Retrial finds Wimmer guilty

A jury found a 27-year-old Oak Harbor man guilty Monday of attempted murder in the second degree, burglary in the first degree and unlawful imprisonment.

The 12 jurors also acquitted Robert Wimmer of the most serious charge of first-degree attempted murder.

The trial was a re-trial of an earlier mistrial in which jurors were deadlocked over attempted murder, burglary and kidnapping charges. The first jury found Wimmer guilty of first-degree rape and not guilty of first-degree assault.

Wimmer will likely be sentenced for all the charges he was convicted of next month. He faces between 16 years and nine months and 25 years and six months in prison.

Both Wimmer and the victim, 24-year-old Holly McFadden, were sailors stationed at Whidbey Island Naval Air Station. Wimmer was upset that McFadden was divorcing him, so he tracked her down at an apartment she was sharing with a friend.

Wimmer forced his way in the door and violently raped her. He pulled her back into the apartment after she tried to escape and attempted to strangle her before police arrived.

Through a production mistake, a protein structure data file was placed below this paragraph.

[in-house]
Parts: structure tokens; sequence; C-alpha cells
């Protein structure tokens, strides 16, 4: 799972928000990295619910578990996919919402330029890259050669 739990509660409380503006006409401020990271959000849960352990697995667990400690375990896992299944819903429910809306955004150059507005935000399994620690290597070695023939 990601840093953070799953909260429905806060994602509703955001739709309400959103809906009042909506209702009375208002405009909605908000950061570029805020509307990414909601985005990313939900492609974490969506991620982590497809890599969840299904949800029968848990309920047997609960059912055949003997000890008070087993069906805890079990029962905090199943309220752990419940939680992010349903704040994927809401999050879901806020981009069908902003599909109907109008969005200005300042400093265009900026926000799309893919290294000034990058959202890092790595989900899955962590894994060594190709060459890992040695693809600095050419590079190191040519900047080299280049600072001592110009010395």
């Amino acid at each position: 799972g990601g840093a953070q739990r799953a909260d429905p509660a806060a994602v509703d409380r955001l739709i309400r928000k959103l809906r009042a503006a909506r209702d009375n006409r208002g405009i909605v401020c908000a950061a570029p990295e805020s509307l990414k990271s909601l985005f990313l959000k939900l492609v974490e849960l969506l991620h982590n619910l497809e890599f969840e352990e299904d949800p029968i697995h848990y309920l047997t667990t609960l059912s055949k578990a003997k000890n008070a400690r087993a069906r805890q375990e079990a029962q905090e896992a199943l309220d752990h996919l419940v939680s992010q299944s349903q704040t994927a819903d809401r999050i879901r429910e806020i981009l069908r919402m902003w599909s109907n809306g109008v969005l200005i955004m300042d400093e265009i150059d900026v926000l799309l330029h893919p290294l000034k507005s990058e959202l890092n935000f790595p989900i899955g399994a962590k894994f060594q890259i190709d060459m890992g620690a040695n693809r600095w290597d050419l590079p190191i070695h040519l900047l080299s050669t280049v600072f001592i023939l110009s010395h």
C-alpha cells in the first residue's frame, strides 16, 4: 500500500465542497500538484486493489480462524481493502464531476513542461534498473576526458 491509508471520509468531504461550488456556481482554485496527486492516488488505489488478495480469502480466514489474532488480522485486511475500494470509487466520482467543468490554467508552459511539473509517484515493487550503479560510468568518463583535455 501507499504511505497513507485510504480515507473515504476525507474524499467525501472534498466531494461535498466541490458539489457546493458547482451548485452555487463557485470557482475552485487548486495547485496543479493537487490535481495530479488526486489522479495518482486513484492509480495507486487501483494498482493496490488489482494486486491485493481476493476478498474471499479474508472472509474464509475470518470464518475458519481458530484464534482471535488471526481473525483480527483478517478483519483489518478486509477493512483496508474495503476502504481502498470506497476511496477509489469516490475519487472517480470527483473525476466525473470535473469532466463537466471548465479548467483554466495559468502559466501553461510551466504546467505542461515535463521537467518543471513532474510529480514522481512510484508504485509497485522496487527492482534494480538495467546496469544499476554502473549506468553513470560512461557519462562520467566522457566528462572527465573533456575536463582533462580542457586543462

Wimmer did not take the stand in his own defense. In fact, his attorney, Lance Hendrix of Coupeville, didn’t offer any defense witnesses.

Prosecutor Greg Banks, who handled the re-trial, said he was very satisfied with the result.

“The jury did a thorough job, and have reached a result that will hold Mr. Wimmer accountable for his crimes,” he said in a written statement. “Hopefully, Holly can move on with her life, and begin to put these horrible events into her past.”

Banks spoke with the jurors after the verdict. He said the jurors felt that the attempted murder was not a premeditated act, which is why they found him guilty of the lesser crime of second-degree attempted murder. In other words, they didn’t feel Wimmer planned to murder her ahead of time.

The jury did, however, find that Wimmer committed the burglary with sexual motivation. Banks proved that Wimmer planned to rape his estranged wife when he entered her apartment uninvited.

Banks said he will argue for a sentence at the top of the range.

“I believe this case warrants severe punishment,” he said.

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